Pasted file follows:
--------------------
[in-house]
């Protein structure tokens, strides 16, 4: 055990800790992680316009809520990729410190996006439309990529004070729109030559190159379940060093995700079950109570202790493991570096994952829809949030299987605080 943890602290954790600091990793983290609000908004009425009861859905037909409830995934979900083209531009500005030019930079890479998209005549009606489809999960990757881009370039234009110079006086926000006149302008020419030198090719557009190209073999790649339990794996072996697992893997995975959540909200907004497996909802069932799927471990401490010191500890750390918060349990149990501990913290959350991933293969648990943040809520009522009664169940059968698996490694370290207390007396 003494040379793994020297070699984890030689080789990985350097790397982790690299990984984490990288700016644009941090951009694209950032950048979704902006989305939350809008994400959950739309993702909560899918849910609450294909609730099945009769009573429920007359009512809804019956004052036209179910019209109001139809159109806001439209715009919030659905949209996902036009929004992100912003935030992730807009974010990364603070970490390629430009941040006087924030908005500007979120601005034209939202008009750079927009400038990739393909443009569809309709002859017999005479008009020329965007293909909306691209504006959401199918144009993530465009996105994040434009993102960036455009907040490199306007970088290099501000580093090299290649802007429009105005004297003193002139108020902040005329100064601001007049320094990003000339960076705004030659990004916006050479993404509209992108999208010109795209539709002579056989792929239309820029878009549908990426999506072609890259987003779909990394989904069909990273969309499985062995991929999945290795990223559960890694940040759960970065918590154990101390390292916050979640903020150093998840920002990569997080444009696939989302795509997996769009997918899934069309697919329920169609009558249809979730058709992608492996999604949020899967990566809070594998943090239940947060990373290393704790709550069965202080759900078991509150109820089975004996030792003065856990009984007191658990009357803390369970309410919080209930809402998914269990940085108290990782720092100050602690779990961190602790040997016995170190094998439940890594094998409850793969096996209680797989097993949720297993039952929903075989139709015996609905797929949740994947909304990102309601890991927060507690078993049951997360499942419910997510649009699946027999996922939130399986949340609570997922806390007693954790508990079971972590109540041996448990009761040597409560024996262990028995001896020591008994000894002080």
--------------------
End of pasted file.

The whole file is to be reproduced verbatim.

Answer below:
[in-house]
């Protein structure tokens, strides 16, 4: 055990800790992680316009809520990729410190996006439309990529004070729109030559190159379940060093995700079950109570202790493991570096994952829809949030299987605080 943890602290954790600091990793983290609000908004009425009861859905037909409830995934979900083209531009500005030019930079890479998209005549009606489809999960990757881009370039234009110079006086926000006149302008020419030198090719557009190209073999790649339990794996072996697992893997995975959540909200907004497996909802069932799927471990401490010191500890750390918060349990149990501990913290959350991933293969648990943040809520009522009664169940059968698996490694370290207390007396 003494040379793994020297070699984890030689080789990985350097790397982790690299990984984490990288700016644009941090951009694209950032950048979704902006989305939350809008994400959950739309993702909560899918849910609450294909609730099945009769009573429920007359009512809804019956004052036209179910019209109001139809159109806001439209715009919030659905949209996902036009929004992100912003935030992730807009974010990364603070970490390629430009941040006087924030908005500007979120601005034209939202008009750079927009400038990739393909443009569809309709002859017999005479008009020329965007293909909306691209504006959401199918144009993530465009996105994040434009993102960036455009907040490199306007970088290099501000580093090299290649802007429009105005004297003193002139108020902040005329100064601001007049320094990003000339960076705004030659990004916006050479993404509209992108999208010109795209539709002579056989792929239309820029878009549908990426999506072609890259987003779909990394989904069909990273969309499985062995991929999945290795990223559960890694940040759960970065918590154990101390390292916050979640903020150093998840920002990569997080444009696939989302795509997996769009997918899934069309697919329920169609009558249809979730058709992608492996999604949020899967990566809070594998943090239940947060990373290393704790709550069965202080759900078991509150109820089975004996030792003065856990009984007191658990009357803390369970309410919080209930809402998914269990940085108290990782720092100050602690779990961190602790040997016995170190094998439940890594094998409850793969096996209680797989097993949720297993039952929903075989139709015996609905797929949740994947909304990102309601890991927060507690078993049951997360499942419910997510649009699946027999996922939130399986949340609570997922806390007693954790508990079971972590109540041996448990009761040597409560024996262990028995001896020591008994000894002080």